We also visited a sheep dairy farm that processed milk for sale at the farm as fluid milk and cheese (aged and fresh) and they had a few cows that were milked by a Lely robot. They were making sheep cheese, cow cheese, and cheese from a mix of cow and sheep milk. We visited a goat dairy that consisted of 1650 Saanen goats with does being milked in a 72-stall rotary parlor. The does averaged about 1200 kg/year with 4.10% fat and 3.54% protein. We visited a farm that milked Belgium mares for selling fluid milk, dried milk, or about 14 human health or cosmetic products. The mares were milked with a DeLaval unit. Although we were unable to visit a farm this year with Belgium Blue cattle, we saw several of these cattle from the roadway and several of the dairy farms were breeding some of their cows with Belgium Blue semen to improve the value of the calf for beef.

There continues to be increased restrictions in the European Union related to animal health and welfare, such as no tail docking, restricted use of antibiotics, calves have to be 14 days of age to transport, dehorning with hot iron requires an anesthetic which must be administered by a veterinarian, and etc. However, even with these regulations, comfort of cows housed inside is often less than desirable with uncomfortable free stall surfaces, improperly designed and maintained free stalls, and inadequate ventilation. The aesthetic focus on a clean farmstead and cows on pasture is not necessarily reflective of the conditions within animal housing areas. The European Union eliminated the milk quota system in 2015 and the number of cows per farm and thus total milk production have been increasing, resulting in an over supply of milk and weak milk prices. In the meantime, environmental regulations have increased, especially limiting the amount of phosphorus that can be land applied. Thus, even though the milk quota has been discontinued, the environmental regulations have been limiting the expansion of dairy farms. The continued ‘desire of the consumer’ to see cows on pasture and to know where their milk comes from is driving more farmers to use production systems with cows on pasture for 120 to 180 days per year (‘meadow milk’ with about $1.12/cwt premium) or to transition to being an organic farm (similar premium as found in US for organic versus milk from conventional systems).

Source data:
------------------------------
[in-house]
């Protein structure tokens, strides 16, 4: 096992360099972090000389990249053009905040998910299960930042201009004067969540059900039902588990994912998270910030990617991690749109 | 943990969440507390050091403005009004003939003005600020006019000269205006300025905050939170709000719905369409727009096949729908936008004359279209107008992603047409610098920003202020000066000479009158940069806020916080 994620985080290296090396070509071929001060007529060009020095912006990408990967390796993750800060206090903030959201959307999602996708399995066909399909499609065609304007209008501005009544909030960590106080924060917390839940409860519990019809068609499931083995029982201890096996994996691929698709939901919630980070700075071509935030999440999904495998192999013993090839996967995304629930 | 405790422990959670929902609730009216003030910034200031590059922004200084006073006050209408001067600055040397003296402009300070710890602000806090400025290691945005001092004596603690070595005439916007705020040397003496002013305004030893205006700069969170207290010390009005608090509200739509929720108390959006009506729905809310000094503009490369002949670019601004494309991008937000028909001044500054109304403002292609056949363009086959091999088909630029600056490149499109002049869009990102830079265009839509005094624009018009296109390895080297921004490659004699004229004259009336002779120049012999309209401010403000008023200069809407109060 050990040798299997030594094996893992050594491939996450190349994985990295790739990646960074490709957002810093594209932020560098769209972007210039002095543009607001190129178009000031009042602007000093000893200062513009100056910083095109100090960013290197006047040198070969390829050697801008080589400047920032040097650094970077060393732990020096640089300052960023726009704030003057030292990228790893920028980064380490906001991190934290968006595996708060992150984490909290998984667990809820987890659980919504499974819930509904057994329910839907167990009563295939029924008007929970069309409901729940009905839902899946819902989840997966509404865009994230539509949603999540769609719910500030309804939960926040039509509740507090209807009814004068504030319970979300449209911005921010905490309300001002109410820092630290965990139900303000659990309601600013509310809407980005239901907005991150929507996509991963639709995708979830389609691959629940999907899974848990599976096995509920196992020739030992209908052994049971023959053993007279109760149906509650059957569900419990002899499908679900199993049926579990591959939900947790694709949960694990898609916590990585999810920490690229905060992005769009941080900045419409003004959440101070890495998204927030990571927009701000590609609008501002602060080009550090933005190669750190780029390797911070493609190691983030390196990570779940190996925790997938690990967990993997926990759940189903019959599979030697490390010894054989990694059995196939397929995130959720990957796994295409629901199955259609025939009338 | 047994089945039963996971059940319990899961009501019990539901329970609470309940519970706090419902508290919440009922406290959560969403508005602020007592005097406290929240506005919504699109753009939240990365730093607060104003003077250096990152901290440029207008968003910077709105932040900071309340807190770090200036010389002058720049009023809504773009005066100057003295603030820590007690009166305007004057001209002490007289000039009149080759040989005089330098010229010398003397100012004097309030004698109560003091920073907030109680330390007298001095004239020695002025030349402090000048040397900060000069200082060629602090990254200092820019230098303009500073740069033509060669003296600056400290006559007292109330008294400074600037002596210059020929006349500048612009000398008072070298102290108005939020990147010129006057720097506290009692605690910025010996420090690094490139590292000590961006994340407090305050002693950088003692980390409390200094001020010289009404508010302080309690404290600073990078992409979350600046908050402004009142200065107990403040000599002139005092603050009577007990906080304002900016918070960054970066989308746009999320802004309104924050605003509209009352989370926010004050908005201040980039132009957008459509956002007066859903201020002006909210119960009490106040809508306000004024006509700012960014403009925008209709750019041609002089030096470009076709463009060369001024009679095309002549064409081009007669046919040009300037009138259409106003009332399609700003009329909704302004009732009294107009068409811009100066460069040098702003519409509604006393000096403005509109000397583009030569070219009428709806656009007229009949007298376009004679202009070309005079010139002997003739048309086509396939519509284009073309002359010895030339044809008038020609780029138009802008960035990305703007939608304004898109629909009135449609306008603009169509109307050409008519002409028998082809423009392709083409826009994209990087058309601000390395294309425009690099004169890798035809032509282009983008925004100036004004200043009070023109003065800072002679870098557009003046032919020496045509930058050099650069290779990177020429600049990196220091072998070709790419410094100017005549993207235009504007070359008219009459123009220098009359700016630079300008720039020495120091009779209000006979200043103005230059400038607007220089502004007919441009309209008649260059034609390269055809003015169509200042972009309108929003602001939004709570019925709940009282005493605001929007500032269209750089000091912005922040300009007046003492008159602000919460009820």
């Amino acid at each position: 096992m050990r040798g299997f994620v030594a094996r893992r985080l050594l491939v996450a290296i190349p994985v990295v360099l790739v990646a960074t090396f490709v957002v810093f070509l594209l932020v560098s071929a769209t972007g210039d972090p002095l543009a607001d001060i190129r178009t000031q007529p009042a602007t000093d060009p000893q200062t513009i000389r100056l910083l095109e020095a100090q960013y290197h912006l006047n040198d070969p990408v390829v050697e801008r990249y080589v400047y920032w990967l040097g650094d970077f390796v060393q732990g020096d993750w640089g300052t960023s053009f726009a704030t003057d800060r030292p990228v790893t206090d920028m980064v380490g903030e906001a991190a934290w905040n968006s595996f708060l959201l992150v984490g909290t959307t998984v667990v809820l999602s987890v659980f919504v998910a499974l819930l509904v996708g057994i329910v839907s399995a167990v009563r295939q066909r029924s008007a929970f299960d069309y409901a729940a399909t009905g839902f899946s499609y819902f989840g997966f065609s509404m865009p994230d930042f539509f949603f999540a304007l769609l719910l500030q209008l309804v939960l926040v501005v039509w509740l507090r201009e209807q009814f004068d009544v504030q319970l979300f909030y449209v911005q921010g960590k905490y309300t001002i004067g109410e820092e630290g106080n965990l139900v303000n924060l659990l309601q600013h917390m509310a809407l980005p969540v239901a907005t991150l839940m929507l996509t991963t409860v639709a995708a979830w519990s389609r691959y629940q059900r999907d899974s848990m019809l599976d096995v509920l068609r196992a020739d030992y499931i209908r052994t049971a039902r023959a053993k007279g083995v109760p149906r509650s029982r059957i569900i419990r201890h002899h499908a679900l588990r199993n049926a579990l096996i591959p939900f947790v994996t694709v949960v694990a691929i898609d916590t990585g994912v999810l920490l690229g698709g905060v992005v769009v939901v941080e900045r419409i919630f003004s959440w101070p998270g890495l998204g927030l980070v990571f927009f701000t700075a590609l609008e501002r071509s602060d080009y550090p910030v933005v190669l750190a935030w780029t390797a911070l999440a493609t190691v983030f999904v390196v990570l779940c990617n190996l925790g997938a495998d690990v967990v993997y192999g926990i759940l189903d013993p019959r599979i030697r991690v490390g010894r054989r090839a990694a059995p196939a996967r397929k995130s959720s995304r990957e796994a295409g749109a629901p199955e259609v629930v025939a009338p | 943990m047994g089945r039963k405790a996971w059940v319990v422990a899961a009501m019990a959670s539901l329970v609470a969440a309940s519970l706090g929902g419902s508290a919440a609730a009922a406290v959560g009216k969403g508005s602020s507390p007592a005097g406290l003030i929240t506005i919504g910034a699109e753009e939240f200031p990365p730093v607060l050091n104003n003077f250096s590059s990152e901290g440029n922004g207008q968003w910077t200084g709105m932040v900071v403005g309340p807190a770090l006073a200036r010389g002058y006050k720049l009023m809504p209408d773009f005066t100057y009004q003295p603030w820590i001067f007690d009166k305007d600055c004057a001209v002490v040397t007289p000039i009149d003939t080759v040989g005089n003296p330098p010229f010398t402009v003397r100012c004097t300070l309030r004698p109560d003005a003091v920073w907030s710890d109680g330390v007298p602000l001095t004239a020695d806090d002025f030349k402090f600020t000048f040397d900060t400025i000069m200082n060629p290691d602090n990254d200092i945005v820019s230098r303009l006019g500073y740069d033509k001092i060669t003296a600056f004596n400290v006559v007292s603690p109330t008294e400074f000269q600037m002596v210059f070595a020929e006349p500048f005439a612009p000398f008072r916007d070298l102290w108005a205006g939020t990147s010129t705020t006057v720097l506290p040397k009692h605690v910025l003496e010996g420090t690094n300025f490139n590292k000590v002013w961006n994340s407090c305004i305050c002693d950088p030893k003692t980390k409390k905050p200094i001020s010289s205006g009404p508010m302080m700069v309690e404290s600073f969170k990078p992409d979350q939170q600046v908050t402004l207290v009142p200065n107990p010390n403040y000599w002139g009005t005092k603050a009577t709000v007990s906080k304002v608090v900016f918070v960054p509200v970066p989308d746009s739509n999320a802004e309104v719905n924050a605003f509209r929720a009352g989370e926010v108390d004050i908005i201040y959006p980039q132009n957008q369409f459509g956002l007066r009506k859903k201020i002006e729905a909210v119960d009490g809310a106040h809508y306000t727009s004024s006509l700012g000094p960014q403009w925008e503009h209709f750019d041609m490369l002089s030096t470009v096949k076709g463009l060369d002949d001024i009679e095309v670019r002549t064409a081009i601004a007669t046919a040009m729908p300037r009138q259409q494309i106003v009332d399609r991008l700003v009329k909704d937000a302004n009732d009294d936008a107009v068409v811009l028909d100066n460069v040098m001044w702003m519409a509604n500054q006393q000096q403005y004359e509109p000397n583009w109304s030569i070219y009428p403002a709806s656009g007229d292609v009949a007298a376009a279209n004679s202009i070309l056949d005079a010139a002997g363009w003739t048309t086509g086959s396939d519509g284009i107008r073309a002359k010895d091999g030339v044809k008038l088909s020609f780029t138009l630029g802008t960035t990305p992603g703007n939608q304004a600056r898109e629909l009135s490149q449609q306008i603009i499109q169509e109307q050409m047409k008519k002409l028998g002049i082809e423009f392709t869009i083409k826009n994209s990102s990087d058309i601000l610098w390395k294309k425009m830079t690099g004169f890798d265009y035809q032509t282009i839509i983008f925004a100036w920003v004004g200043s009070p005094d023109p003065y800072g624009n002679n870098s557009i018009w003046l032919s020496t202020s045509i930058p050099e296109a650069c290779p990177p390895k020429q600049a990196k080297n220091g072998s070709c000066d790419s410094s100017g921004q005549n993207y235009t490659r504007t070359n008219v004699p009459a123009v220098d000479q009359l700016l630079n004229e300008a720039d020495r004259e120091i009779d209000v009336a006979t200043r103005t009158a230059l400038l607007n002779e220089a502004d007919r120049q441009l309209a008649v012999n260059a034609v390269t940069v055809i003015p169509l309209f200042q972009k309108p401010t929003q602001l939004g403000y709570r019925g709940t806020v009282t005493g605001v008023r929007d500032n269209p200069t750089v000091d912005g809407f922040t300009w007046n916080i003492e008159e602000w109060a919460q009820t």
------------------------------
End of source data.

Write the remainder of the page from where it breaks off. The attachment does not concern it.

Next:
It was certainly apparent of the increased focus on energy and natural resource conservation in Europe over the past ten years of the program. There is increased use of solar panels on farms (usually placed on barn roofs), continued focus on wind and water power, and soil nutrient (nitrogen and phosphorus) balance. Manure storage systems are to be covered to reduce volatilization of nitrogen, and like in the US, research is being conducted at reducing methane production by cows and increasing feed efficiency.

Pictured- Back row (L to R): Joel Sonnenberg, Louis Liming, Morgan Kessler, Jake Parkinson, Jacquelyn Blanchard, Grace Moeller, and Dr. Maurice Eastridge.
Middle row: Dr. Katy Proudfoot, Emilia Sgambati, Christine Balint, Marina Sweet, Allison Carpenter, Hannah Jarvis, and Lauren Haney.
First row: Skylar Buell, Alexandra Houck, Emily Winson, Lydia Flores, Molly Michael, Loren Schmidt, Breanna Sharp, and Taylor Andrews.